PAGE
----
What does the royal family mean to you? To some, very little; to others they are the cornerstone of Britishness.
If being British isn’t a big part of your identity, the Platinum Jubilee celebrations have probably left you unmoved.
But for many the royal family remains a strong unifying thread in the cardigan of national identity, even as the age of deference fades ever further into the rear-view mirror.
In this special Jubilee edition of Farmers Weekly, we salute the long relationship between Her Majesty and her (farm)land of hope and glory.
Whatever your wider thoughts on the role of the monarchy in the 21st century, it seems difficult to argue that a procession of elected politicians could have been more effective than the Queen at marketing the concept of Britishness overseas.
This has undoubtedly contributed to helping demand for our food and drink, and linking it in the popular consciousness with an impression of quality, good service – even luxury.
And while there are many parts of their life we will never understand, the royals are more relatable to farmers than you think.
We too must walk a tightrope between upholding helpful traditions while keeping pace with the modern world.
Like Harry, there are more than a few readers who moved far away from home after feeling that there was no other way to be themselves in the family business.
Others have stayed put, but waited an awfully long time to take on the top job.
Prince Charles will no doubt play a prominent role in this weekend’s celebrations, just as he has taken on more of his mother’s other duties in recent years.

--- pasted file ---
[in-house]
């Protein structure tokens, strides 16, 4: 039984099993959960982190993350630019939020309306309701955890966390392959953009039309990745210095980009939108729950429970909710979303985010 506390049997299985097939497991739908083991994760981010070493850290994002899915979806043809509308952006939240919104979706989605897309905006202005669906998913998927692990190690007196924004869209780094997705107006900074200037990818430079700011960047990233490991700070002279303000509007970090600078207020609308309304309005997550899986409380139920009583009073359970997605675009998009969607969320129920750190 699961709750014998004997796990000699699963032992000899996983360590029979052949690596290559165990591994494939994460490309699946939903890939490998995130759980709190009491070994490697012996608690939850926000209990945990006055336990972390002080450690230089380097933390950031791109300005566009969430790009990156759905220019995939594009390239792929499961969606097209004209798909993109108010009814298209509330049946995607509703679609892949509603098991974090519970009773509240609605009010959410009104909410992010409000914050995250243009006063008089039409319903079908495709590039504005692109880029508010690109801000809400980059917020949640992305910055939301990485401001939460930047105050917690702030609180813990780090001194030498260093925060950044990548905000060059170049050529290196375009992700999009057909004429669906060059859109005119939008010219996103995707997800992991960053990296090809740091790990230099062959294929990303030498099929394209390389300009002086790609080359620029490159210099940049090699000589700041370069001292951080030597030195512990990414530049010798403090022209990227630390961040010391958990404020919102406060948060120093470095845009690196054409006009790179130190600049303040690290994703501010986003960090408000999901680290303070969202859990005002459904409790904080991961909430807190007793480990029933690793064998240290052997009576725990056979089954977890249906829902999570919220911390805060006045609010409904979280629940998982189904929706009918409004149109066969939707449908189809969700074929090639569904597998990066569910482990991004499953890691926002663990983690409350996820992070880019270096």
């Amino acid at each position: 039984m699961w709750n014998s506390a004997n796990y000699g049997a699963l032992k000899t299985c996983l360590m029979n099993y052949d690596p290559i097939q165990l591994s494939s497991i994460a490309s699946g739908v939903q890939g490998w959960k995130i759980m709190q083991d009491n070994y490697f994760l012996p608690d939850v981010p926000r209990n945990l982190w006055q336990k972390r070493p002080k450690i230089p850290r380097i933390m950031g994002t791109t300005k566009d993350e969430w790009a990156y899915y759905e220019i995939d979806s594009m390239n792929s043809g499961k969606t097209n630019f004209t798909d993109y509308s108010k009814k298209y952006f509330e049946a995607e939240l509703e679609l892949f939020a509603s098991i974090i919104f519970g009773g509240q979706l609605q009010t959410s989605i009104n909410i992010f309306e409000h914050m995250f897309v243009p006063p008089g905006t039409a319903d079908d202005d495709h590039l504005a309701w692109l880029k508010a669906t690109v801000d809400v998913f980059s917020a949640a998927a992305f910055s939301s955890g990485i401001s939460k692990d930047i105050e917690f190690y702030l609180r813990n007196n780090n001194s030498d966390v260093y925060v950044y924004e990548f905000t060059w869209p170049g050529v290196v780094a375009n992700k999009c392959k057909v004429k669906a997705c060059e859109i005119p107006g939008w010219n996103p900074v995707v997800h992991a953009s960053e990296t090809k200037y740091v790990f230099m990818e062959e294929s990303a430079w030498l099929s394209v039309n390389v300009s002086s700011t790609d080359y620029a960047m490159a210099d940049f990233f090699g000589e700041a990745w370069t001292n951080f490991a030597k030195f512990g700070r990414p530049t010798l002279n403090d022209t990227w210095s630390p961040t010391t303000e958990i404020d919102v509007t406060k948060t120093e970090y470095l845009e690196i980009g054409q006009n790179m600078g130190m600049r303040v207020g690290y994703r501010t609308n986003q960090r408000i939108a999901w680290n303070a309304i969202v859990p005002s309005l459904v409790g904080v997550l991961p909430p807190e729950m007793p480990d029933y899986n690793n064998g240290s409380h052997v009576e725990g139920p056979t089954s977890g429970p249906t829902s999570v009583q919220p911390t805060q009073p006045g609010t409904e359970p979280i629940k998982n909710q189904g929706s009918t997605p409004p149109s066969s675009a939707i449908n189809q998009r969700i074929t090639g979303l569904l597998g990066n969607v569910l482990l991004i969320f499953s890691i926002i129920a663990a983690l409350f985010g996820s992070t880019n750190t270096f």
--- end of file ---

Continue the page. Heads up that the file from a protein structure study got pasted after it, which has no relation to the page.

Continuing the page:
It is well known that his thoughts are never far from farming and the environment, and it is less than two months since he formally opened the new Darlington Farmers Auction Market.
Had the prince and his royal protection officers been back at the mart for the National Beef Association’s Beef expo last weekend, there may have been a more muscular response to the placard-waving protestors who clambered all over the building.
Instead, representatives from the so-called Animal Justice Project weren’t arrested until they came down from their perch as the event was drawing to a close at 5pm.
One assumes they endured, rather than enjoyed, the smoky scents of the barbecue that tantalisingly wafted in their direction for some hours.
I can only salute the vast majority of farmers and families attending who remained utterly unfazed by this noisy, obnoxious group dressed in balaclavas, combat trousers and other paramilitary paraphernalia normally confined to a bin at a Trump rally.
Their right to protest and freedom of speech within the law should undoubtedly be protected, but this petulant display only served to highlight the frivolous nature of their contribution to the debate on farming’s future.
Like the royals, farming should make its peace that it will never be able to please everyone, while not trying to fight on too many fronts at once.
To survive in the long term we’ll need to continually win new allies, invest in the future and not take our existence for granted. Occasionally, there may even have to be sharp adjustments.
Nine out of the 10 people who have held the post of editor of Farmers Weekly have done so during the reign of Her Majesty. I am sure many more will have the opportunity to salute the royal family’s connections to agriculture for a long time to come.